Weaning is an important step in your baby’s development because it not only prepares him to eat what you eat, it also helps him/her develop fine motor skills and coordination. Weaning is a gradual process; it can be natural (baby-led weaning) or planned (mother-led). In this era of working class mothers, planned weaning has become more common than natural weaning.
As with most things that concern the baby, mothers are saddled with the responsibility of determining the appropriate time to introduce finger foods to their babies. Mothers on their second and third missionary journey may have little or no problem with this but the first time mother is unsure and usually has a few concerns. While this article is not a substitute for a pediatric guidance, it will give the first time mother a few pointers that will help both mother and child in their journey through infant development.
The first thing to consider when deciding to wean your baby is his/her developmental readiness. Each baby is unique; some are early starters and others are late starters. Go with what works for your baby; the fact that all the Toms and Jerrys in your neighbourhood are doing this doesn’t necessarily mean your baby is ready for it. Be patient with your baby; the slow and the swift will eventually arrive the same destination. So there is no hurry. However, there are developmental signs that indicate a baby’s readiness for solid food. Those signs are:
The Ability to Chew
Before introducing finger foods to your baby, he should be able to “chew.” The baby must not necessarily have teeth oh! (In fact, it is likely that at this time, the baby is in the process of teething) but he must be able to use his gum to mash food. Thus, the best finger foods are the ones that can dissolve with little or no chewing or the ones that can be gummed before swallowing.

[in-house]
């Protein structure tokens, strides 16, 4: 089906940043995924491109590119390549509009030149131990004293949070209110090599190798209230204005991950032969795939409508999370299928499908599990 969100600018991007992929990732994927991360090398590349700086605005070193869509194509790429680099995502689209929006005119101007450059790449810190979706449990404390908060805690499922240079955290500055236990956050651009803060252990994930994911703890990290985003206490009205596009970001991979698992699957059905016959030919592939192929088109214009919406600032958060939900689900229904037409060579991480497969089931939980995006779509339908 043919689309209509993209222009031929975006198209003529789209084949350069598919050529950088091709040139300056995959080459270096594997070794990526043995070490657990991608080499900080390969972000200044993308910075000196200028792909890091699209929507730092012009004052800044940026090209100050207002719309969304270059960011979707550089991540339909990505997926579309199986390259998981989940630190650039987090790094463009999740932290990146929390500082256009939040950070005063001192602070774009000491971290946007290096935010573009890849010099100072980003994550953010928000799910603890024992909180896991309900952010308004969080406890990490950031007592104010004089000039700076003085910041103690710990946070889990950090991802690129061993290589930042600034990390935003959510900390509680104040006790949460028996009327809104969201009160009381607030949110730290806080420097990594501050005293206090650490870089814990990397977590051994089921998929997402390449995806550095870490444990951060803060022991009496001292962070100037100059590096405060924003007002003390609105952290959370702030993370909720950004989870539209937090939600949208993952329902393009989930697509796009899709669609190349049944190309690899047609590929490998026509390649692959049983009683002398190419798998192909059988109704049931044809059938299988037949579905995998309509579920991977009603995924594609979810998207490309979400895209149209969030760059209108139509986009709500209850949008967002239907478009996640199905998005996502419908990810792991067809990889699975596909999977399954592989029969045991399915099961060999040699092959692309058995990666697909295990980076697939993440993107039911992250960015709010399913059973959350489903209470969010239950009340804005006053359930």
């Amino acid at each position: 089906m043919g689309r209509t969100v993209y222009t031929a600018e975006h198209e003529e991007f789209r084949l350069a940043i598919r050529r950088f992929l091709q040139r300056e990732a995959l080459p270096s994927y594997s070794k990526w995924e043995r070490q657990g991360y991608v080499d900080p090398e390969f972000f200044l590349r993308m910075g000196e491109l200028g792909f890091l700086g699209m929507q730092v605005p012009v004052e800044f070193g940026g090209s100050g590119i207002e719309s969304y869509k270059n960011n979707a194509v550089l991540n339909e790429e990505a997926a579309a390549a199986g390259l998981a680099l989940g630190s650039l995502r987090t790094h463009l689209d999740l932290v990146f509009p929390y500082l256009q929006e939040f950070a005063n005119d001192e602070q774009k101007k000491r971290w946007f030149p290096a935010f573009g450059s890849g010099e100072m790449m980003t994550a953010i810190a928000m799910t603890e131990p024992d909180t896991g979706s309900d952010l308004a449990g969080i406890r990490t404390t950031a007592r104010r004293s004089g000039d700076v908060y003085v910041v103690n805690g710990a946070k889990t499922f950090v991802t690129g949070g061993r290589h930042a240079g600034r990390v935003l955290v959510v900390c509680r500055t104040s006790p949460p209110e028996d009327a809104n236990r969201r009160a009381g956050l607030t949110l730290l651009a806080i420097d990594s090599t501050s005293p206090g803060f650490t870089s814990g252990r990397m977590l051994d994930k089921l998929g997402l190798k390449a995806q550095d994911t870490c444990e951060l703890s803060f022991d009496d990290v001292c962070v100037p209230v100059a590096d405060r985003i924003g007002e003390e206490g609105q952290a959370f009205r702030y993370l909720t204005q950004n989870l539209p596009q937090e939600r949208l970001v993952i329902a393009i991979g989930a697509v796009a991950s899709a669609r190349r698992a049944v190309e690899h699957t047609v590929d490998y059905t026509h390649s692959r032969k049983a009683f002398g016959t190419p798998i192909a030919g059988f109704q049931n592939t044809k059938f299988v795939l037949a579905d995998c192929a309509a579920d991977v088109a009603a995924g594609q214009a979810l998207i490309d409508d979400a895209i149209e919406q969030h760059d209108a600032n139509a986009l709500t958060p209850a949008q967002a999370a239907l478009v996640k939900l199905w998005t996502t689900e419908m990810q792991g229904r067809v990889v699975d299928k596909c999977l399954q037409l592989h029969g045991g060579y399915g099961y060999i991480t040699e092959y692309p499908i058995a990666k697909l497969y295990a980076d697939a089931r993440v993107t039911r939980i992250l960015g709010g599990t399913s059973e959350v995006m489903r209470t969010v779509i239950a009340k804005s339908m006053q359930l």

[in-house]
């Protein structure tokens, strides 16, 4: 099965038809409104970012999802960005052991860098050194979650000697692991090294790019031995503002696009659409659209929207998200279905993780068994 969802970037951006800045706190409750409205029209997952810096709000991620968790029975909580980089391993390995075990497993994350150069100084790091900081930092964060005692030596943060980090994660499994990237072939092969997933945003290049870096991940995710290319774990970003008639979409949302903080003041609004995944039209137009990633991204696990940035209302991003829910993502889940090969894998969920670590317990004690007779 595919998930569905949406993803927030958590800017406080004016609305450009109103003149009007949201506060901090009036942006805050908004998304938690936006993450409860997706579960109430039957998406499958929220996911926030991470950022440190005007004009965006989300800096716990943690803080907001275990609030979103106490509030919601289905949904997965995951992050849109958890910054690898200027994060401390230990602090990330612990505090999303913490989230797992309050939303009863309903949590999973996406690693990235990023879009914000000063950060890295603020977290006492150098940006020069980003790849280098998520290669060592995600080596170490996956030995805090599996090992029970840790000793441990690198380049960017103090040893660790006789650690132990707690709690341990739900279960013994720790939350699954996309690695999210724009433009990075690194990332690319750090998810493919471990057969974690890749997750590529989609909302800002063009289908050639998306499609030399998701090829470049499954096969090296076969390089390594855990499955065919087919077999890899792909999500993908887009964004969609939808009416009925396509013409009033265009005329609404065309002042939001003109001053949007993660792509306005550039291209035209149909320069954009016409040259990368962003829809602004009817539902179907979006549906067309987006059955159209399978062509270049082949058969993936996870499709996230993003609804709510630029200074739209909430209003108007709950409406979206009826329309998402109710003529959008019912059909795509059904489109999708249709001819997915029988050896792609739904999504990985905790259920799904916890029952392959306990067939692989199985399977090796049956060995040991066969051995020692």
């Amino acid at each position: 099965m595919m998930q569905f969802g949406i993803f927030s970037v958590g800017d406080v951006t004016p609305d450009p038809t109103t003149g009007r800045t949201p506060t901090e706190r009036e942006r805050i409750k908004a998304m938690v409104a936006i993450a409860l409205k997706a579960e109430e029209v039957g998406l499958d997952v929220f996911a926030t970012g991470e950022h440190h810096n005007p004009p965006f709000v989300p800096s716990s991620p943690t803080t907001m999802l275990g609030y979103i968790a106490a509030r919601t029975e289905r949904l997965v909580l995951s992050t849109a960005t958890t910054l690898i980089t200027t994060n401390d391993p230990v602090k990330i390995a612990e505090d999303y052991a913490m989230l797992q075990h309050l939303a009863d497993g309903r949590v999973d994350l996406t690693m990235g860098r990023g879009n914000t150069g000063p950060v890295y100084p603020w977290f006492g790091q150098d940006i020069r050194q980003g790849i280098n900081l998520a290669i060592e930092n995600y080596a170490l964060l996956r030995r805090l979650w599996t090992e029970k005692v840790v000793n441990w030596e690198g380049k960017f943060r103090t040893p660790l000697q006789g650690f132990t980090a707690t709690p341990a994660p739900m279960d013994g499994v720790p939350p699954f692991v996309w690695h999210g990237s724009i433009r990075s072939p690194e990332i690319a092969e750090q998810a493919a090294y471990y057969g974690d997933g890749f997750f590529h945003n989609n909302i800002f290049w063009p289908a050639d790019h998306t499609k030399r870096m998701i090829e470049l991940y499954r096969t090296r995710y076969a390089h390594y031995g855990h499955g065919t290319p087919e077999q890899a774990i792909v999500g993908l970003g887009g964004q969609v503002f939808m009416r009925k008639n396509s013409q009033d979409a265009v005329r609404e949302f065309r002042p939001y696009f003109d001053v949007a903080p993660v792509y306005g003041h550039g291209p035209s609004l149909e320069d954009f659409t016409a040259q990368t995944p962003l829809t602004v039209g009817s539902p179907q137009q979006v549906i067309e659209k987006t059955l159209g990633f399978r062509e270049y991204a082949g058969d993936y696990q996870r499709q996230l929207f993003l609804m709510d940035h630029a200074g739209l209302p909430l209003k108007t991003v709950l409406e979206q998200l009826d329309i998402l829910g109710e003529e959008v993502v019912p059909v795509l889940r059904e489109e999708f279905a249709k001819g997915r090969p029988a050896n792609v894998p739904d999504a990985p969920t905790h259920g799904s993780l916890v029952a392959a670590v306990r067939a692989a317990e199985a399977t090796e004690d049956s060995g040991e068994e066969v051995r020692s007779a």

Baby has lost the tongue-thrust reflex
According to Wikipedia, tongue thrust, also known as reverse swallow or immature swallow, is a human behavioral pattern in which the tongue protrudes through the anterior incisors during swallowing, speech, and while the tongue is at rest. Nearly all infants exhibit this reflex. In fact, the tongue thrust reflex begins at birth and continues until the baby is four to six months. The reflex allows the baby to feed from the breast or bottle but not from a cup or spoon. It also allows the baby to get rid of any unfamiliar thing that enters the mouth quickly and safely. When this reflex subsides, the baby is ready to accept solid foods.
The Pincer Grasp
The pincer grasp refers to the ability to grab and hold objects between the thumb and the fore finger. Achieving the pincer grasp is a gradual process. From just holding the food in his fist, your baby will graduate to putting his food down and then picking it up again. Subsequently, he’ll progress to transporting the fisted food to his mouth. When your baby perfects the pincer grasp, you can expand the menu and the amount of self- feeding that can be practically done.
The Baby’s Sitting Skill
Studies have shown that from the moment food enters our bodies to the moment it exits, it is pushed along by peristalsis, which are wave-like contractions of the muscles that move food through our digestive tract. Researchers therefore believe that when a baby has the core strength to sit up on his own, it is a good indicator that the muscles of his digestive tract are strong.
Again, a baby eating finger foods is more likely to choke; being reclined or supported may only increase this risk. So, if your baby can sit up on his own, if he can support himself in a seated position for a period of time before toppling over, then he is probably ready for finger foods. However, to be on the safe side, have your little one sit upright when eating solid food. Swallowing would be easier this way and he would be less likely to choke. With time, you can move him to a high chair.
Finally introducing finger foods to your baby is usually a fun, messy business. Welcome the mess. Also note that at the initial stage of weaning, you’ll most likely have more food on the table and floor than in your baby’s tummy. Therefore, until your baby learns how to feed himself, finger foods will supplement his diet.
Eat Right Academy of Nutrition and Dietetics
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